Q41. Why are learning data structure and algorithms so important for being an SDE?

Someone with good Data Structures and Algorithms skills will approach a problem in a better and more efficient way than someone who is not familiar with the concepts of DSA. Data Structures and Algorithms may not be immediately applicable to your line of work in the industry, but it is the base on which computer science is built. 

Data Structures and Algorithms go over detailed solutions to common problems and provide an understanding of how effective each one is to utilize. Additionally, it shows you the methodology for determining an algorithm’s effectiveness. This enables you to pick the best option out of a variety. Candidates’ analytical abilities are tested using data structures and algorithms.

Q42. Why is Web 3.0 taking over Web 2.0?

The third iteration of the web is known as Web 3.0. Decentralization and openness are key tenets of Web 3.0, which will benefit users more. Web 2.0, on the other hand, is the second iteration of the internet, which has been there for the past 20 years. Javascript has been used to develop Web 2.0 with related libraries. Web 2.0 encouraged more connectivity and involvement, but the proposed security mechanism is full of vulnerabilities.

Web 3.0 is taking over Web 2.0 because of the decentralized system, which means users can perform their general web activities but anonymously. While owning the content over the web, users will have control over their data and the flow of their data.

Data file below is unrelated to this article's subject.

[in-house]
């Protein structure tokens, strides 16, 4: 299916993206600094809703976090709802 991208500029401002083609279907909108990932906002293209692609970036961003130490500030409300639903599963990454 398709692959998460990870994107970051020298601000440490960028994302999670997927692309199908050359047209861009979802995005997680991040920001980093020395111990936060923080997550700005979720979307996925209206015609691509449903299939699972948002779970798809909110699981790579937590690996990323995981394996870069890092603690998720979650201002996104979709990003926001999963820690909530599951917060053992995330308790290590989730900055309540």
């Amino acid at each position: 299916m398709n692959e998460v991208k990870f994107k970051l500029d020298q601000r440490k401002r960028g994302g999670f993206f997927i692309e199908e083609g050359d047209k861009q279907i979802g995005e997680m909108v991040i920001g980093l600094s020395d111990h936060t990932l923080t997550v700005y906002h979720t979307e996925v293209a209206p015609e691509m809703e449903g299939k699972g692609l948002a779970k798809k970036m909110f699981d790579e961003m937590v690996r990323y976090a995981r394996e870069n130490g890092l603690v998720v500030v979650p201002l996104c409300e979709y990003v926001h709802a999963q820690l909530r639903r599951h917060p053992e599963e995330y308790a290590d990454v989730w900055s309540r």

Q43. What is meant by the Waterfall Model in SDLC?

The Waterfall Model is the first SDLC model produced; it is also known as the linear sequential cycle model. In this model, each phase should be completed first before proceeding to the next phase. The feedback path is absent in the whole process. The results produced are based on multiple internal as well as external factors. The waterfall model is preferred for short projects only where there is no ambiguity in the requirement specifications.

Q44. Explain Quality Function Deployment.

Quality Function Deployment (QFD) refers to a well-structured methodology that is used to translate customers’ requirements into a well-organized and customized plan to produce the desired product.

Q45. State the responsibilities of the software project manager.

It is the responsibility of software project managers to plan the project, schedule events and deadlines, budget and allocation, execute the project, and deliver software and online projects. They ensure that the software projects are completed successfully, and they also keep an eye on those working on the projects.

The following duties also are within the scope of a software project manager –

  • Project planning
  • Project progress tracking
  • Resources management and allocation
  • Risk management
  • Team management